UK to Introduce Direct Regulation of Cryptocurrencies in Next 12 Months

The UK cryptocurrency market will undergo industry-specific regulations within the year.

Electronic money

UK Treasury Chancellor Andrew Griffiths said in a recent interview that crypto regulation will soon be strengthened.

“In the next 12 months or so. We have regulatory control where we haven’t had decades,” he added, referring to Brexit. “So we have the ability to move nimbly and in balance. I’m sure you’ll make the most of that opportunity.”

In February, the U.K. government published a consultation paper proposing rules for cryptocurrencies, saying they wanted them to govern a “chaotic industry.”

Among the proposals, HM Treasury seeks to require digital currency firms registered with the UK’s Financial Conduct Authority (FCA) to apply for new financial services under a regime based on market and exchange law.

Griffith cited the ongoing Financial Services and Markets Bill (FSMB) as part of the upcoming regulations.

The FSMB is seen as a landmark bill that will give the regulator greater powers over the digital asset space. The bill was introduced in mid-2022, while Prime Minister Rishi Sunak was still finance minister.

UK Cryptocurrency Act across The final stage

Broadly, the FSMB has been touted as an overhaul of the UK’s regulatory framework, needed to put the country in a more competitive financial position. The bill covers stablecoin and cryptocurrency regulations broadly.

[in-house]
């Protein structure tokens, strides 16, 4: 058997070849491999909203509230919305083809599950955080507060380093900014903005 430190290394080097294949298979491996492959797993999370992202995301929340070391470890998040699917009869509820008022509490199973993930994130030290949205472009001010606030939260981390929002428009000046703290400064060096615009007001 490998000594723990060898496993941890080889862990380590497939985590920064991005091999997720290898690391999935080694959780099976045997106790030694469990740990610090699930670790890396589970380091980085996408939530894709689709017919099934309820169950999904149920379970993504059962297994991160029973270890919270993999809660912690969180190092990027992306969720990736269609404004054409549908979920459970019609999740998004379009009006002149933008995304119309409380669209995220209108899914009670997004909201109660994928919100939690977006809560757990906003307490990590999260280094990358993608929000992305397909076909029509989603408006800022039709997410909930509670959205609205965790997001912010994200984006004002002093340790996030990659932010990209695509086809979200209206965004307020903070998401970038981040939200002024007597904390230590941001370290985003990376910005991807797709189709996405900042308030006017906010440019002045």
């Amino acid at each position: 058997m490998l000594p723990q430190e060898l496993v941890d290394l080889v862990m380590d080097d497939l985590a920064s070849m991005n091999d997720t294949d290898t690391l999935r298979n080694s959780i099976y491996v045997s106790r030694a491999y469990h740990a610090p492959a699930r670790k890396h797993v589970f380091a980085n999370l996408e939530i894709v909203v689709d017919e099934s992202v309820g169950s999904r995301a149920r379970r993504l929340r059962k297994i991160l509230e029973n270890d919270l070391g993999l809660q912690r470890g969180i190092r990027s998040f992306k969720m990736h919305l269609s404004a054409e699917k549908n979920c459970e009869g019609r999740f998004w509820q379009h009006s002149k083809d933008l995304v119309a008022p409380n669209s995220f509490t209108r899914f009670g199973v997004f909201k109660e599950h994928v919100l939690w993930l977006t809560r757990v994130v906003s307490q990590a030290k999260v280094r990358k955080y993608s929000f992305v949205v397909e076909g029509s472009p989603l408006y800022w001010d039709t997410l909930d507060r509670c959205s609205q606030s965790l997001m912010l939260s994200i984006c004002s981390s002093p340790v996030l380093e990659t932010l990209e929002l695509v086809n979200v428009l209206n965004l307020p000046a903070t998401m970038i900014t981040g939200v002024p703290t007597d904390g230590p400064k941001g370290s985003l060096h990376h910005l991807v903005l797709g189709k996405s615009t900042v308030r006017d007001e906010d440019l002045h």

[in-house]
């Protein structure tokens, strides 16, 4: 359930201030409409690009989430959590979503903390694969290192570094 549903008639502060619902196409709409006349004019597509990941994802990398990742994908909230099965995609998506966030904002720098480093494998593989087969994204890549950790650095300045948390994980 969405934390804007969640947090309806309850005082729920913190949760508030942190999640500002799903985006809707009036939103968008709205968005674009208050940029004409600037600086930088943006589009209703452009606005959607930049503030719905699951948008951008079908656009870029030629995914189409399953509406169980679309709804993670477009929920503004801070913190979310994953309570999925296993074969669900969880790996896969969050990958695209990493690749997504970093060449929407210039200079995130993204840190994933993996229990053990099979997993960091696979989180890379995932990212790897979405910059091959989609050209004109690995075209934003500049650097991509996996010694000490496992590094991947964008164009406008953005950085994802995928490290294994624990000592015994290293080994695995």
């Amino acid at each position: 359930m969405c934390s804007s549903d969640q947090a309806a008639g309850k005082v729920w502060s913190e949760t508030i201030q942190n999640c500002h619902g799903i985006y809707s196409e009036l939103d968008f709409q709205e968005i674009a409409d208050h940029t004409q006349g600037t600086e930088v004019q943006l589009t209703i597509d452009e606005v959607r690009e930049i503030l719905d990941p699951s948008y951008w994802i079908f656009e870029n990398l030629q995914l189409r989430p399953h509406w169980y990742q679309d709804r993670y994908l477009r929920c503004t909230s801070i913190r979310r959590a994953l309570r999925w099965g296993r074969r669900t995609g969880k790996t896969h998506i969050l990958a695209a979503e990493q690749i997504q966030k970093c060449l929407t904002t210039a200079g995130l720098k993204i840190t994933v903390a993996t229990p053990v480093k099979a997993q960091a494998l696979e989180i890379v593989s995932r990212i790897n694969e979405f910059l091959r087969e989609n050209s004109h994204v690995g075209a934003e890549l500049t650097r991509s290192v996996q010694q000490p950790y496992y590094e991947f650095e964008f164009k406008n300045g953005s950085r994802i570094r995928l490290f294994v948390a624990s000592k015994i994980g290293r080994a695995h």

Lawmakers have pushed for several amendments to the bill. Griffith proposed to define a “cryptocurrency” as “any cryptographically secure digital representation of value or contractual right” that can be transferred, stored or traded electronically and using blockchain technology.

If the FSMB does pass into law, other amendments would expand the FCA’s oversight of the asset class, forcing firms to comply with stricter compliance obligations.

The bill has completed its third reading in the UK House of Commons. It is currently in the UK Senate, which means all members have the opportunity to amend the bill. After both houses have agreed on all aspects, the document will be sent to King Charles to be signed into law.

At the same time, the U.S. is developing crypto regulations through enforcement actions, especially in securities laws. However, the U.S. House of Representatives Financial Services Committee recently released a draft stablecoin regulation bill that would require providers to maintain liquidity reserves backing their tokens at least one-to-one.

BoE deputy governor John Cunliffe echoed similar sentiments, emphasizing stablecoins as one of the bank’s areas of focus in a speech this week.

“Systemic stablecoins need to be backed by high-quality and liquid assets in order to meet these expectations and standards set by the FPC.”

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Ming Ying

According to Blockworks

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